Here’s How Cadillac Super Cruise & Tesla Autopilot Is Different

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Cadillac has found itself in an interesting predicament as its new electric car pits the Super Cruise against Tesla’s autopilot. As car manufacturers strive for an all-electric future, traditional companies like GM continue to invest in their own driver assistance systems and autonomous driving systems. As with the battery-powered cars themselves, Tesla has the advantage of experience here by launching Autopilot earlier than Cadillac’s offering.

However, the race will continue for some time, and there is no immediate end in sight. All signs point to the fact that most countries are still a long way from fully autonomous vehicles becoming legal for use on the roads, and this is partly because there are very few standards in the game. Naming conventions can greatly distort the idea of what software will do for a driver, the necessary infrastructure has not yet been created, and it seems that there is still a lot to be done in research and development to make this idea secure.

Related: 273 accidents over the past year show the limitations of the Tesla autopilot

So drivers are currently choosing between different artificial intelligence systems for driving that offer different degrees of hands-free conditional driving. Tesla has had an autopilot function for almost eight years, and the Cadillac Super Cruise system has been around for about four years. Each of them is taking steps towards fully automated driving, but they are paving different paths to achieve this. In core areas such as implementation, use cases, and even hardware, these two AIS provide different realities.

Tesla Autopilot Is Smarter Than Cadillac Super Cruise

In terms of the word “smart” as it is used today, the Tesla Autopilot works more intelligently with other network devices than the Cadillac Super Cruise. The main difference is that Autopilot relies on artificial intelligence cameras and machine learning to identify security threats and driving conditions. In an eerily human-like way, cameras and sensors in a Tesla car collect information about drivers’ experiences and “remember” it, transmitting this data to the network, which is then redistributed among other Tesla online. Therefore, if one Tesla knows about the stop sign at a certain intersection, others should know too.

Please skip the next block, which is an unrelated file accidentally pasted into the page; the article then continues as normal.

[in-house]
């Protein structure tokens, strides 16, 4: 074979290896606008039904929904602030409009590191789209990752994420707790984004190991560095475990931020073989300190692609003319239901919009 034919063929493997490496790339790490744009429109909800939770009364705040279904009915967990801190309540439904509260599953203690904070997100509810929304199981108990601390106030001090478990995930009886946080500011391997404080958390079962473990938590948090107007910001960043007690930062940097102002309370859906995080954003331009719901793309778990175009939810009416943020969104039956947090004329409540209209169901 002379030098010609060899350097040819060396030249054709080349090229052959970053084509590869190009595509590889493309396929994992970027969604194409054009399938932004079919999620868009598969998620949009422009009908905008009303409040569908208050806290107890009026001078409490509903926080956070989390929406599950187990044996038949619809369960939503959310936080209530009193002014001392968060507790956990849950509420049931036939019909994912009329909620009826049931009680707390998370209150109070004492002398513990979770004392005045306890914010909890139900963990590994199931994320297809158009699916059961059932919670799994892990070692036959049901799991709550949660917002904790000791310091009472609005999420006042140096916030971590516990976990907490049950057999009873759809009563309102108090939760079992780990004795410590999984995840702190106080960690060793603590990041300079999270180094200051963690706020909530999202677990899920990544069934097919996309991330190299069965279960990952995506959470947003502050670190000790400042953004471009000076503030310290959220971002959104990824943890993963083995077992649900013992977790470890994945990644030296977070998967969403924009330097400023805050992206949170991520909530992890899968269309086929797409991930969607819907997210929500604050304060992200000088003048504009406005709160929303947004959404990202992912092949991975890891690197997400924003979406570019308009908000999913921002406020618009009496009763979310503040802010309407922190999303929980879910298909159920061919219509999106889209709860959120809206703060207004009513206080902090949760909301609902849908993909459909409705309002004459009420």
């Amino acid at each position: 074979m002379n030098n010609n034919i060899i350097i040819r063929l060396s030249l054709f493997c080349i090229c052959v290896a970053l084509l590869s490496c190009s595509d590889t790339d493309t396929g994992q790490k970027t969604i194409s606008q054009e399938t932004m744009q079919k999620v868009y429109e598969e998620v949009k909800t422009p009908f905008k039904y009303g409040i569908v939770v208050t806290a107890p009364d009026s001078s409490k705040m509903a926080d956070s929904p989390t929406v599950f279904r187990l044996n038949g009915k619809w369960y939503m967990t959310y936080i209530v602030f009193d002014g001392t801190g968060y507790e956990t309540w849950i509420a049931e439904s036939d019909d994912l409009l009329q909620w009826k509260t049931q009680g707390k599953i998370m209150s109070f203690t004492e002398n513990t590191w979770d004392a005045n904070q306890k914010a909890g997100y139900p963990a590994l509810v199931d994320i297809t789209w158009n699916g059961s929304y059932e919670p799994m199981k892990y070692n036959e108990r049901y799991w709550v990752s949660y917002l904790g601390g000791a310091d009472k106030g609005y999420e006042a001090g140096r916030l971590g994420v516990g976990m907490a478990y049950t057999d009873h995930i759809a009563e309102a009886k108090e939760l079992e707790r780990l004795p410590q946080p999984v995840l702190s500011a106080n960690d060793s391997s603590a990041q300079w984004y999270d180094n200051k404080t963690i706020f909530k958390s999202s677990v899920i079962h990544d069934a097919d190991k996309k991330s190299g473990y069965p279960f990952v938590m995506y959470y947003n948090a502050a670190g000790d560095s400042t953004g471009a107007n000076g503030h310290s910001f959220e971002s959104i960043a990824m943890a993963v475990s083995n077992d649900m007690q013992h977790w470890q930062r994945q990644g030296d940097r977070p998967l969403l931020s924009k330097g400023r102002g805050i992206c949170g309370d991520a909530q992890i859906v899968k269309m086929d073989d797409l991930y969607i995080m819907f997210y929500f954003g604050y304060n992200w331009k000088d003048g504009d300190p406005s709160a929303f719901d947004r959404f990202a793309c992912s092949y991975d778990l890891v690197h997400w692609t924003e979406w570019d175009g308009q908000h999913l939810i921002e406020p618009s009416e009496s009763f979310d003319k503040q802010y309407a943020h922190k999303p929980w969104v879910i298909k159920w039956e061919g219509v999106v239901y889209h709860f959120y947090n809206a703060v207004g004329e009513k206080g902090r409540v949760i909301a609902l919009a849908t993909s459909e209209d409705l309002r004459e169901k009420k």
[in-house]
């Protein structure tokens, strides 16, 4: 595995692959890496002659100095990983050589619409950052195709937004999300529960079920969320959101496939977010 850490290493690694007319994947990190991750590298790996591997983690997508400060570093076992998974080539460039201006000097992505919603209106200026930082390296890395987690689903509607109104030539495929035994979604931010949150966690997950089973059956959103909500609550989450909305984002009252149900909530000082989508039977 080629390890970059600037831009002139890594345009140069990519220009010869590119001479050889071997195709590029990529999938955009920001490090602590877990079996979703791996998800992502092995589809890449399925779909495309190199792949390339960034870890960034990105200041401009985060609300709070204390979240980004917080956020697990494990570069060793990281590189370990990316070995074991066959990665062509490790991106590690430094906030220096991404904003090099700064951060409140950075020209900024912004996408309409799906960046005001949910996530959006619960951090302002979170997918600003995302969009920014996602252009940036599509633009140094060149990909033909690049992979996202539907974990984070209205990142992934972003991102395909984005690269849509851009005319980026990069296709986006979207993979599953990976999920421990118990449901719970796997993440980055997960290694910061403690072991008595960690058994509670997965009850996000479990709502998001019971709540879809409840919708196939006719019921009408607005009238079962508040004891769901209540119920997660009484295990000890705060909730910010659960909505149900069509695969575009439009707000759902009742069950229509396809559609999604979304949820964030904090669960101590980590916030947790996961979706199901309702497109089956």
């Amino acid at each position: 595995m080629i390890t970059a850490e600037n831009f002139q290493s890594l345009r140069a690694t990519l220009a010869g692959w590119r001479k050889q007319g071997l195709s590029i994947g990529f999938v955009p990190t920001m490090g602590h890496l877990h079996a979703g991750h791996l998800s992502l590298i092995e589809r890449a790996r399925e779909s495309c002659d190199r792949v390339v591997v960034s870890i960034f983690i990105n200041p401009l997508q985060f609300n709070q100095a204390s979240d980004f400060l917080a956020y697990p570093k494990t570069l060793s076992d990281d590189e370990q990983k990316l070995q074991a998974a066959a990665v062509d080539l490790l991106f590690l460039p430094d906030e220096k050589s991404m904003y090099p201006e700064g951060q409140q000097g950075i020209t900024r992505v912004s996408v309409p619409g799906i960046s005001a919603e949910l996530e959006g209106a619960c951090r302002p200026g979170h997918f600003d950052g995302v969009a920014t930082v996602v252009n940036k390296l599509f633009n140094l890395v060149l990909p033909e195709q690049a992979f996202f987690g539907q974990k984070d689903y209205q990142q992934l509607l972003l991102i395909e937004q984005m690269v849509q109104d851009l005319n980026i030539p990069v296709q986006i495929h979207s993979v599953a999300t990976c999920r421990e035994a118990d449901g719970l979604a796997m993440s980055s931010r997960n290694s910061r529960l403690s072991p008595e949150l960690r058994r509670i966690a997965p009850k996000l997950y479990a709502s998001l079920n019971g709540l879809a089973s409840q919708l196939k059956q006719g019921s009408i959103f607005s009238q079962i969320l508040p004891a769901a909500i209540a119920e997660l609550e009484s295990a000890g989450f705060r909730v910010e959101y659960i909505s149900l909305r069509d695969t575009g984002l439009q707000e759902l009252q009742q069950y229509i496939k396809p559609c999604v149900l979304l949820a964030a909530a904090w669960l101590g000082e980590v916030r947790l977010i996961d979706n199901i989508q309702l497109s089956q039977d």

Cadillac Super Cruise studies road conditions using cartographic data. The system has pre-compiled routes that are periodically updated for each vehicle. The advantage here is that there are fewer variables in each environment in which the self-driving action can take over. This also makes this feature more useful when towing, as the system is not completely dependent on potentially blocked sensors. The disadvantage is that autopilot can be activated in more areas, since it is not limited to pre-mapped sections of the route.

To ensure that drivers are not asleep at the wheel or otherwise paying attention, autopilot and supercruise must confirm that the driver is still present. They achieve this through various means. The autopilot relies on sensors inside the Tesla steering wheel that can detect when there is contact with at least one hand. Super Cruise uses an eye tracking system with a camera. As a result, Super Cruise is the only one of the two AI that offers real hands—free driving. There is a simple argument that keeping your hand on the steering wheel of a Tesla with autopilot is the opposite of “self—driving”.

However, in exchange for this literal handshake, the integration of Autopilot with the Tesla ecosystem is of great importance. It is installed — either in the basic free form, or in one of the extended paid versions — on every Tesla car. This supports the aforementioned Skynet-like data collection and also scores points over Super Cruise, which requires both upfront payments and periodic subscription fees. In addition, the autopilot works well with the Tesla touch dashboard. Drivers get visual feedback on what the car’s sensors detect in real time, which can work wonders to ease the discomfort for AI driving skeptics. So, although none of them offer a real dream (or nightmare) About a truly autonomous car, the Tesla Autopilot and Cadillac Super Cruise have their advantages, disadvantages and vision.